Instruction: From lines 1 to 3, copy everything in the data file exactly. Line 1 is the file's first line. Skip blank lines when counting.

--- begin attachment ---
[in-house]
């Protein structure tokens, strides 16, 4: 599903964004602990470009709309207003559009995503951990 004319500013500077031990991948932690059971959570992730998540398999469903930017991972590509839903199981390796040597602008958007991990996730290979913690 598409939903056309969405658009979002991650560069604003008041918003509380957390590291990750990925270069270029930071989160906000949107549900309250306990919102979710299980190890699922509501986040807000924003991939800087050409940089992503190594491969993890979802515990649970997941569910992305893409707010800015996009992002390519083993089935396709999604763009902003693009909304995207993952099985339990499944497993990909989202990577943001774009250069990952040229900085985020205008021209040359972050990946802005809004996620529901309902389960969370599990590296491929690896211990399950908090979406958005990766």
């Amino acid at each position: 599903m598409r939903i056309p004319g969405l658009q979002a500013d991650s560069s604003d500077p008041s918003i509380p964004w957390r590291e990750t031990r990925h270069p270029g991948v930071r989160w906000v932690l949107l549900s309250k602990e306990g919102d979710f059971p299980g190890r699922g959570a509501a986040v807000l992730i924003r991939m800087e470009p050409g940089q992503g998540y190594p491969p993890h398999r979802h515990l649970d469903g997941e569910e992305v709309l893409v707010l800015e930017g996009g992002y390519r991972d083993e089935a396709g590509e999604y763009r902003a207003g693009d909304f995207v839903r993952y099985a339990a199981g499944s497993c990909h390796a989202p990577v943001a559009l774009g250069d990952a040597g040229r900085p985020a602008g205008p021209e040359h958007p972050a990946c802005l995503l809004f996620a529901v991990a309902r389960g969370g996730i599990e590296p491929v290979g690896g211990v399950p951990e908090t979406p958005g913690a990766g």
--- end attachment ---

[in-house]
């Protein structure tokens, strides 16, 4: 599903964004602990470009709309207003559009995503951990 004319500013500077031990991948932690059971959570992730998540398999469903930017991972590509839903199981390796040597602008958007991990996730290979913690 598409939903056309969405658009979002991650560069604003008041918003509380957390590291990750990925270069270029930071989160906000949107549900309250306990919102979710299980190890699922509501986040807000924003991939800087050409940089992503190594491969993890979802515990649970997941569910992305893409707010800015996009992002390519083993089935396709999604763009902003693009909304995207993952099985339990499944497993990909989202990577943001774009250069990952040229900085985020205008021209040359972050990946802005809004996620529901309902389960969370599990590296491929690896211990399950908090979406958005990766």
């Amino acid at each position: 599903m598409r939903i056309p004319g969405l658009q979002a500013d991650s560069s604003d500077p008041s918003i509380p964004w957390r590291e990750t031990r990925h270069p270029g991948v930071r989160w906000v932690l949107l549900s309250k602990e306990g919102d979710f059971p299980g190890r699922g959570a509501a986040v807000l992730i924003r991939m800087e470009p050409g940089q992503g998540y190594p491969p993890h398999r979802h515990l649970d469903g997941e569910e992305v709309l893409v707010l800015e930017g996009g992002y390519r991972d083993e089935a396709g590509e999604y763009r902003a207003g693009d909304f995207v839903r993952y099985a339990a199981g499944s497993c990909h390796a989202p990577v943001a559009l774009g250069d990952a040597g040229r900085p985020a602008g205008p021209e040359h958007p972050a990946c802005l995503l809004f996620a529901v991990a309902r389960g969370g996730i599990e590296p491929v290979g690896g211990v399950p951990e908090t979406p958005g913690a990766g």